Need for qual­ity health­care na­tion­wide

China Daily (Canada) - - VIEWS -

Although it’s too early to eval­u­ate the ef­fects of Bei­jing’s med­i­cal care re­form, the first three weeks’ trial since April 8 seems to have met peo­ple’s ex­pec­ta­tions. The main goal of the land­mark med­i­cal care re­form is to change the un­healthy prac­tice of hos­pi­tals’ “cov­er­ing their ex­penses with medicine rev­enue”.

Two ma­jor goals of the lat­est re­form are to abol­ish the price markup of drugs and ex­am­i­na­tion fees in pub­lic hos­pi­tals and other es­tab­lish­ments that pro­vide med­i­cal care, as well as to re­place the hospi­tal regis­tra­tion and di­ag­nos­tic fees with med­i­cal ser­vice fees. The first goal is aimed at re­duc­ing the out­pa­tient fees by about 5 per­cent, which might pro­duce im­me­di­ate re­sults as long as the mea­sure is strictly im­ple­mented.

Ac­cord­ing to Bei­jing Mu­nic­i­pal Com­mis­sion of Health and Fam­ily Plan­ning, in the first two weeks since the launch of the lat­est re­form, the to­tal amount ac­cu­mu­lated through the drug sun­shine pur­chas­ing plat­form was 2.87 bil­lion yuan ($416.55 mil­lion), which means the com­bined savings of pa­tients dur­ing the pe­riod was 240 mil­lion yuan, or 8.4 per­cent of the to­tal drug ex­pen­di­ture.

The sec­ond goal, how­ever, is not lim­ited at rais­ing the doc­tors’ in­comes in or­der to do away with the model of “cov­er­ing ex­penses with medicine rev­enue” of hos­pi­tals. An im­por­tant goal of the move is to make pa­tients adopt the hi­er­ar­chi­cal med­i­cal sys­tem so as to op­ti­mize the health­care re­sources.

The newmed­i­cal ser­vice fees are not sim­ply an in­crease in the tra­di­tional med­i­cal regis­tra­tion and di­ag­nos­tic fees, as they dif­fer from one hospi­tal to an­other. In the gen­eral out­pa­tient de­part­ments of Bei­jing’s top pub­lic hos­pi­tals, the med­i­cal ser­vice fees varies from 50 yuan (of which 40 yuan is paid by the ba­sic med­i­cal in­sur­ance com­pany) to 100 yuan.

Pre­vent­ing the waste of qual­ity health­care re­sources is a big chal­lenge for the med­i­cal care re­form. In big cities, peo­ple gen­er­ally tend to go to top pub­lic hos­pi­tals even if they have a cold. Since the ear­lier med­i­cal regis­tra­tion and di­ag­nos­tic fees were rel­a­tively cheap and the dif­fer­ence in the cost of con­sult­ing a spe­cial­ist and a grass­roots ju­nior doc­tor was less than 10 yuan, the pa­tients’ choice was rea­son­able.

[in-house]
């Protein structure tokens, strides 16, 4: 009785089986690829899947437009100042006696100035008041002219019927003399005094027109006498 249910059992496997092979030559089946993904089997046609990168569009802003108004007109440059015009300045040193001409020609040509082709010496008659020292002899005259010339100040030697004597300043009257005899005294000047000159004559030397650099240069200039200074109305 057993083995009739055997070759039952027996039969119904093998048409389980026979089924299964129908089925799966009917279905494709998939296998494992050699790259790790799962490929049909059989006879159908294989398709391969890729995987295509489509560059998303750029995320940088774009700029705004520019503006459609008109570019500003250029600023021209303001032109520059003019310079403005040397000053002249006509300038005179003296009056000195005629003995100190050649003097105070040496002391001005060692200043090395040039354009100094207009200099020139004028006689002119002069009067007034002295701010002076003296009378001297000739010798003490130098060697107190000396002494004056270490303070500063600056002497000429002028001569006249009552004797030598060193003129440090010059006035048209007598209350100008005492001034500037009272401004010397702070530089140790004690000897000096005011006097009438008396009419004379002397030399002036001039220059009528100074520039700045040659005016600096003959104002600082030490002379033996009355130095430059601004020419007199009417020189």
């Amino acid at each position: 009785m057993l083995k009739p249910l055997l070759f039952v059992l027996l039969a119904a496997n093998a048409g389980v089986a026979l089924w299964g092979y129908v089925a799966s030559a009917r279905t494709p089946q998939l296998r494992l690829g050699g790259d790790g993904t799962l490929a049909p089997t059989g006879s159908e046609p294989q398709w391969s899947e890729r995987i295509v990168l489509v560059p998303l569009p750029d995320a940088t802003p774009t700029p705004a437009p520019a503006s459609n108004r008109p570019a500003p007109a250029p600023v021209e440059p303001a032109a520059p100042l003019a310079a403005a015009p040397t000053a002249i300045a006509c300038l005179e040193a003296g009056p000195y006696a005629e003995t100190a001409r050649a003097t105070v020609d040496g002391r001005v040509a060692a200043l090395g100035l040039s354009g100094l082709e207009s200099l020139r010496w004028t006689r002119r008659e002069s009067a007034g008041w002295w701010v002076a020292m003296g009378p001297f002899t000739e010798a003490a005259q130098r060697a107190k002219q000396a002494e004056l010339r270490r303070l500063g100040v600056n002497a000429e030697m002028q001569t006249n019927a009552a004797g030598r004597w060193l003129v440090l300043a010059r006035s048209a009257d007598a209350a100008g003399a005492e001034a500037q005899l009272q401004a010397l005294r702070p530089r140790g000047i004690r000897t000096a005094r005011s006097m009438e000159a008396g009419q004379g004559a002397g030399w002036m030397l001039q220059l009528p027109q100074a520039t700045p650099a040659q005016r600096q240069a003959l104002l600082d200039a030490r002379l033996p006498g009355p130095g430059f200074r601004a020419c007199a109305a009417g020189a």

There­fore, the author­i­ties have rightly used the new med­i­cal ser­vice fees to achieve pa­tient dis­tri­bu­tion. Ac­cord­ing to Bei­jingMu­nic­i­pal Com­mis­sion ofHealth and Fam­ily Plan­ning, in the past fort­night the num­ber of emer­gency treat­ments in Bei­jing’s top hos­pi­tals fell by 13 per­cent on a year-on-year ba­sis, while in grass­roots community med­i­cal treat­ment cen­ters, they in­creased by 8.3 per­cent.

But de­spite the med­i­cal author­i­ties claim­ing that hos­pi­tals no longer cover their ex­penses with medicine rev­enue, the health­care re­form still has to solve many prob­lems. One of these prob­lems is the un­changed num­ber of pa­tients vis­it­ing spe­cial­ized hos­pi­tals, es­pe­cially the top ones. Me­dia re­ports say the num­ber of pa­tients seek­ing treat­ment in Bei­jing Cancer Hospi­tal’s out­pa­tient depart­ment in the first week since the launch of the re­form was sim­i­lar to that in the same pe­riod last year. That such pa­tients are “in­sen­si­tive” to the change in med­i­cal ser­vice fees in­di­cates an­other sig­nif­i­cant is­sue: in­suf­fi­cient and un­bal­anced health­care re­sources na­tion­wide.

Known as the “na­tional med­i­cal treat­ment cen­ter”, Bei­jing at­tracts most non-lo­cal pa­tients than any other city from across the coun­try be­cause it has many top qual­ity health­care cen­ters and re­sources. As a city which has the high­est num­ber of top-level hos­pi­tals and ex­cel­lent doc­tors, Bei­jing draws 700,000 non-lo­cal pa­tients to its hos­pi­tals ev­ery day ac­cord­ing to the Na­tion­alHealth and Fam­ily Plan­ning Com­mis­sion’s es­ti­mates in 2013.

And since most of these pa­tients seek good-qual­ity med­i­cal care for se­ri­ous ill­nesses, they are less sen­si­tive to the change in med­i­cal ser­vice fees for lo­cal pa­tients, which should prompt pol­i­cy­mak­ers and re­form­ers to make more ef­forts to pro­vide good qual­ity health­care across the coun­try in or­der to meet the gen­eral pub­lic’s de­mand.

The au­thor isawriter with China Daily. wangy­iqing@ chi­

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